Nine Essential Tactics For Reputation Management In Social Media
On Monday I had the distinct pleasure of speaking to a crowd of about 250 local search marketers at SEMpdx Searchfest in Portland. The audience reaction to my session, entitled “The Dark Side of Reputation Management,” highlighting a stark reality out there in the corporate trenches. While nearly every hand in the room enthusiastically shot […]
On Monday I had the distinct pleasure of speaking to a crowd of about 250 local search marketers at SEMpdx Searchfest in Portland. The audience reaction to my session, entitled “The Dark Side of Reputation Management,” highlighting a stark reality out there in the corporate trenches. While nearly every hand in the room enthusiastically shot straight up when asked if they “believed their company should be leveraging social channels,” fewer than 10 were actually engaged in social media marketing—let alone proactive reputation management.
Many were concerned with potentially negative results and cited fear of user-generated negativity as a primary factor limiting willingness to venture forth into social media channels. Some had horror stories to tell. Here are key takeaways which emerged from the session—valuable lessons for any search marketer thinking about using social media as a lever for reputation management.
Expect to make mistakes. First, any active social marketer can expect to make mistakes which cost sleep, cause angst, and alienate others—it’s the reality of the game. Subscribe to the theory that “nothing ventured is nothing gained” and forgive yourself in advance for inevitable screw-ups. Social media is just that: social. Humans tend to be unpredictable, especially in groups. Anyone who dives into social media without accepting that the results will be a mixed-bag-learning-curve risks being prematurely discouraged at inevitable rejection. Hell, several record companies said “no” to Elvis. Not everyone is going to love you.
Do not lose your cool (or, stupid is as stupid does). This can’t be stressed enough. No matter what the appropriate PR crises response turns out to be, there is seldom equity in hasty emotional comebacks. It rarely works to respond during the heat of anger, so get a grip. When rejected, it’s normal to feel hurt, anger, sadness, and even rage. Count to 350, wait until tomorrow, eat some comfort food, or find another way to chill out.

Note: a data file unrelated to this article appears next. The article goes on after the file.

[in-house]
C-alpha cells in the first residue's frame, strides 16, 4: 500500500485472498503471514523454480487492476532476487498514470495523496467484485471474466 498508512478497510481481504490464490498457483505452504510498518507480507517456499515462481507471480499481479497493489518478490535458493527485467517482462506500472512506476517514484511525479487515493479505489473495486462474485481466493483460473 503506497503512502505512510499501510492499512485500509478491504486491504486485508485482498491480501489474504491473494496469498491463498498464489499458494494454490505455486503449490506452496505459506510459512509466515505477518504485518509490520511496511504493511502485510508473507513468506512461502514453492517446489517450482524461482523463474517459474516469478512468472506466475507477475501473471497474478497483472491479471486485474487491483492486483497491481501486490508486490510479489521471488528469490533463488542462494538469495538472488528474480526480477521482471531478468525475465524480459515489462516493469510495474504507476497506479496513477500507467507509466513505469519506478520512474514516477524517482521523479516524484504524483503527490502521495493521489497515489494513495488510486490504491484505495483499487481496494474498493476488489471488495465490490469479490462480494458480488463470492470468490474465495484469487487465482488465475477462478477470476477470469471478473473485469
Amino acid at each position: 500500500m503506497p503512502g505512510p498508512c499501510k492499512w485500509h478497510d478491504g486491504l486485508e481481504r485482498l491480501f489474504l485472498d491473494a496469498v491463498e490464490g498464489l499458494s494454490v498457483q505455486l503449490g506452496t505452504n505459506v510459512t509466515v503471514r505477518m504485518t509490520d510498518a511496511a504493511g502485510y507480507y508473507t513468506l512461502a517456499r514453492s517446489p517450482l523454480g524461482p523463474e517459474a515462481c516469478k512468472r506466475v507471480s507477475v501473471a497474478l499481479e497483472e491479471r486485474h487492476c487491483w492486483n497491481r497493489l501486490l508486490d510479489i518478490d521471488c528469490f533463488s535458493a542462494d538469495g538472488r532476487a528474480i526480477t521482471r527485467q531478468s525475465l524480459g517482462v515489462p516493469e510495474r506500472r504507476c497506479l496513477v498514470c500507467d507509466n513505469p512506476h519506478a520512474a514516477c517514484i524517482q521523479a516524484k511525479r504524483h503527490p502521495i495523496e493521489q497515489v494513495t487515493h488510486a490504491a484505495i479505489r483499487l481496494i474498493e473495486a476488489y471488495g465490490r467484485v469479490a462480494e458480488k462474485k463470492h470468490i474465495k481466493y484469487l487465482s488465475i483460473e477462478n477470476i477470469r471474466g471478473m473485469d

It’s true that some disasters require an immediate online response, but these instances are truly rare. There’s nearly always 5 minutes or 2 hours available to wait without impacting the ultimate outcome. Pay attention to emotional red flags and be the most mature party at the table.
Fight fire with water, not fire. When some social media twit unfairly flames your company (or you personally), it’s tempting to nuke them. Search marketers often have access to authority websites to get their retribution tactics indexed prominently in the organic SERPs. We know the forums to post to, blogs to comment in, and have a good understanding of what it might take to completely trash someone in revenge.
As human beings, we’re wired to defend the home turf by any means possible. That said, take a moment to distinguish the degree of response necessary. Fight the heat rising off the back your neck whilst your ears turn red and ask if a “high road” response will suffice in this situation.
Often we advise clients to actually thank the flamer for initiating what could become a productive dialog. There’s very little comeback for the provocateur if his or her rant is met with the response, “Thank you for the insight. We appreciate you raising your concern.” We’ve seen multiple cases where this tactic converts the provocateur to a friend. Online or off, this approach is a timeless technique for dealing with angry customers.
Don’t anger the natives. Preempt debacles by holistically participating wherever online networking takes you. Many—OK, most—passionate social community members either dislike or downright hate marketers. Their concerns are valid in many cases because average-to-bad SMO wanna-be media marketing moguls seriously abuse the privileges of membership. Be a responsible social media marketer.